On Tuesday, Twitter brokered its first-ever media deal—and, boy, it’s a doozy.
Per Bloomberg, Twitter has secured online streaming rights to 10 Thursday Night Football broadcasts this upcoming season, all coming at a reported $10 million price tag. For those keeping score at home, this million-per-game is $7 million less than Yahoo paid for a single online broadcast last season—one streamed at 8:30am here in Chicago, given the contest took place in England.
The Twitter Thursday Night Football package will run parallel to television broadcasts on CBS and NBC, who themselves also have streaming rights as well; meaning, Twitter’s deal isn’t for exclusivity, but rather, for additional coverage.
Twitter CFO Anthony Noto told CNN Money that the TNF deal is “one element of a much larger strategy”, one that will include pre-game Periscope broadcasts from players & teams. Twitter and the NFL have enjoyed a business relationship for some time, as the social network has been streaming game highlights for three seasons (and selling ad space against this content). Since Twitter will be streaming the CBS/NBC broadcasts, they will have a limited amount of ad space to sell for themselves for the TNF games as well—about 1/3, according to MarketingLand. Given this is the NFL we’re talking about, expect ad rates to be at a premium.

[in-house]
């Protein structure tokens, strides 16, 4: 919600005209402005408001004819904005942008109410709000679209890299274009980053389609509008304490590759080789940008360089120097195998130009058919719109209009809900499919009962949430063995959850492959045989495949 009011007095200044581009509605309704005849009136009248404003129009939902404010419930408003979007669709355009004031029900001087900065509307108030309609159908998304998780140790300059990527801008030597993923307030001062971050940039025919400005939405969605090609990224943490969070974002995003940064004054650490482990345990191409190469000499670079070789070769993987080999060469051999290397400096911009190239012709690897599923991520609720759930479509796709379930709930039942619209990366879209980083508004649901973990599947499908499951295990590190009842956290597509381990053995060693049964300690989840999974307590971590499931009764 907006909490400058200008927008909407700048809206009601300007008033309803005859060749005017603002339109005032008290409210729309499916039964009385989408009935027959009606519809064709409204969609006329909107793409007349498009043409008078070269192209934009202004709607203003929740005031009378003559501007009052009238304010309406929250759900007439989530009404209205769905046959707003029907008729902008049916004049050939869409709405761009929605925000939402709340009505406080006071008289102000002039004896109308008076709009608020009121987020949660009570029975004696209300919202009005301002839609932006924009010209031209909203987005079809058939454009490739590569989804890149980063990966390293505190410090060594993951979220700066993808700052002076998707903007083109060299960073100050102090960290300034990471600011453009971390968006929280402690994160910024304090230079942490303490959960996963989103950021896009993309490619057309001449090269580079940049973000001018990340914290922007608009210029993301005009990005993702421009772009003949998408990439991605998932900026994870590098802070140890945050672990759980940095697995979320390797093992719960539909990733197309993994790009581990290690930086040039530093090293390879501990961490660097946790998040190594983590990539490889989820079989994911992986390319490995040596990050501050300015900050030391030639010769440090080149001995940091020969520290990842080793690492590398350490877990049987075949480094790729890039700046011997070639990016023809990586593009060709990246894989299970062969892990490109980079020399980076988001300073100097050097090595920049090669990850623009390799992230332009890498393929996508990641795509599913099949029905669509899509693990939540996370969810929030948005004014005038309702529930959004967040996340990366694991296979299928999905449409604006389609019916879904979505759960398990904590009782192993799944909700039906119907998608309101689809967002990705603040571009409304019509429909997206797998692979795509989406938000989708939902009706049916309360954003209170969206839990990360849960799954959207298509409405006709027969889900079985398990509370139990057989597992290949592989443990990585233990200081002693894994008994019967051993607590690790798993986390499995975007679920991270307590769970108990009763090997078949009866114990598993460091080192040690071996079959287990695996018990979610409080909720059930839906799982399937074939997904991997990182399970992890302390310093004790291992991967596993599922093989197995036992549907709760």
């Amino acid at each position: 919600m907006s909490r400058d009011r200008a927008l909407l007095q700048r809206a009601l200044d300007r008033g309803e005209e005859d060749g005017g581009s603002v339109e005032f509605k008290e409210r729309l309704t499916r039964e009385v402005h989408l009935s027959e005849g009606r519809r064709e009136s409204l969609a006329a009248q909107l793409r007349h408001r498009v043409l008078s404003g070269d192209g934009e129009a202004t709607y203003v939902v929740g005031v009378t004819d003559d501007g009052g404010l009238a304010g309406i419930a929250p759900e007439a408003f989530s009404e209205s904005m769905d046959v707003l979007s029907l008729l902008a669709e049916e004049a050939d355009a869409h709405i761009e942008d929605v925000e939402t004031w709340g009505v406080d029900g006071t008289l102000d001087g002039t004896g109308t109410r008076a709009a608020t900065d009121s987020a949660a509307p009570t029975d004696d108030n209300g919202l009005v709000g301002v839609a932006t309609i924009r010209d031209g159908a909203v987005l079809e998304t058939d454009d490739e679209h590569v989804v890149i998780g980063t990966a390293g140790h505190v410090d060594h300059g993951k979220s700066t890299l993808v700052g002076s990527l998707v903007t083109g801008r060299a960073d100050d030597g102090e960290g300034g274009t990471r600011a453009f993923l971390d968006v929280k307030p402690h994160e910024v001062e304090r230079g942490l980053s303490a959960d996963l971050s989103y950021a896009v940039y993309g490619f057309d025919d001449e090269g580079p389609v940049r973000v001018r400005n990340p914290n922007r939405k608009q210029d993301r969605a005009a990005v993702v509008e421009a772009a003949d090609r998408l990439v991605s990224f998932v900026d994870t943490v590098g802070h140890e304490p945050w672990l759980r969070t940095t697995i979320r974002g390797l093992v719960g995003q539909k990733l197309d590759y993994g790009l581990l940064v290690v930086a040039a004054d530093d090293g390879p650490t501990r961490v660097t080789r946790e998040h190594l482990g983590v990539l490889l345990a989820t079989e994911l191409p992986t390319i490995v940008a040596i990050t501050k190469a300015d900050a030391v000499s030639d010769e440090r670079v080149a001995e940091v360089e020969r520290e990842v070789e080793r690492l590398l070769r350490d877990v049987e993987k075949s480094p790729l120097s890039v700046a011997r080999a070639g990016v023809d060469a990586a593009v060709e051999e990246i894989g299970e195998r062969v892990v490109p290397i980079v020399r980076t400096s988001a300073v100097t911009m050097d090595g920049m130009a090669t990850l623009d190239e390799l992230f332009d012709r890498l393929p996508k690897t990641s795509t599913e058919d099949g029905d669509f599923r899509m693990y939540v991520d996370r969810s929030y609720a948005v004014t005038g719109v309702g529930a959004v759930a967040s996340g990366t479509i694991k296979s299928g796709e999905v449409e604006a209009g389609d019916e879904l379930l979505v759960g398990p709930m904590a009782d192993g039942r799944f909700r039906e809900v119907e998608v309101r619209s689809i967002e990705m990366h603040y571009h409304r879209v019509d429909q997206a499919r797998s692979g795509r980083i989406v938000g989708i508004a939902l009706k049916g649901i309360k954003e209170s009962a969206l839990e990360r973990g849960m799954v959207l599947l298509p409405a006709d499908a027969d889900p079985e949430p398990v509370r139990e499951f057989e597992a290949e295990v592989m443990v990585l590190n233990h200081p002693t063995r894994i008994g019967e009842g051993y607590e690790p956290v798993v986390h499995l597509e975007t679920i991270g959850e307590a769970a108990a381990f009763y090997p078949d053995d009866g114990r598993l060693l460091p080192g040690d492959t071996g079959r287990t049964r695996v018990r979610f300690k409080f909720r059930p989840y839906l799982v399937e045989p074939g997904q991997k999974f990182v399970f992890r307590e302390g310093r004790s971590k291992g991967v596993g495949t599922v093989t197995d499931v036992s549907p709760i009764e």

While small business advertisers may not have the budget for in-stream video during the Twitter TNF broadcasts, there is the potential for event targeting to be big on Thursday nights, with even more eyeballs checking out the live feed and the related hashtags to follow.
As of late, the TNF streaming package has been pursued by the likes of Facebook, Amazon, and AOL’s new parent company, Verizon. Twitter Thursday Night Football streaming will be available through the app, web, and on certain Internet-connected televisions, as is expected to be accessible even by those not signed-in to the service.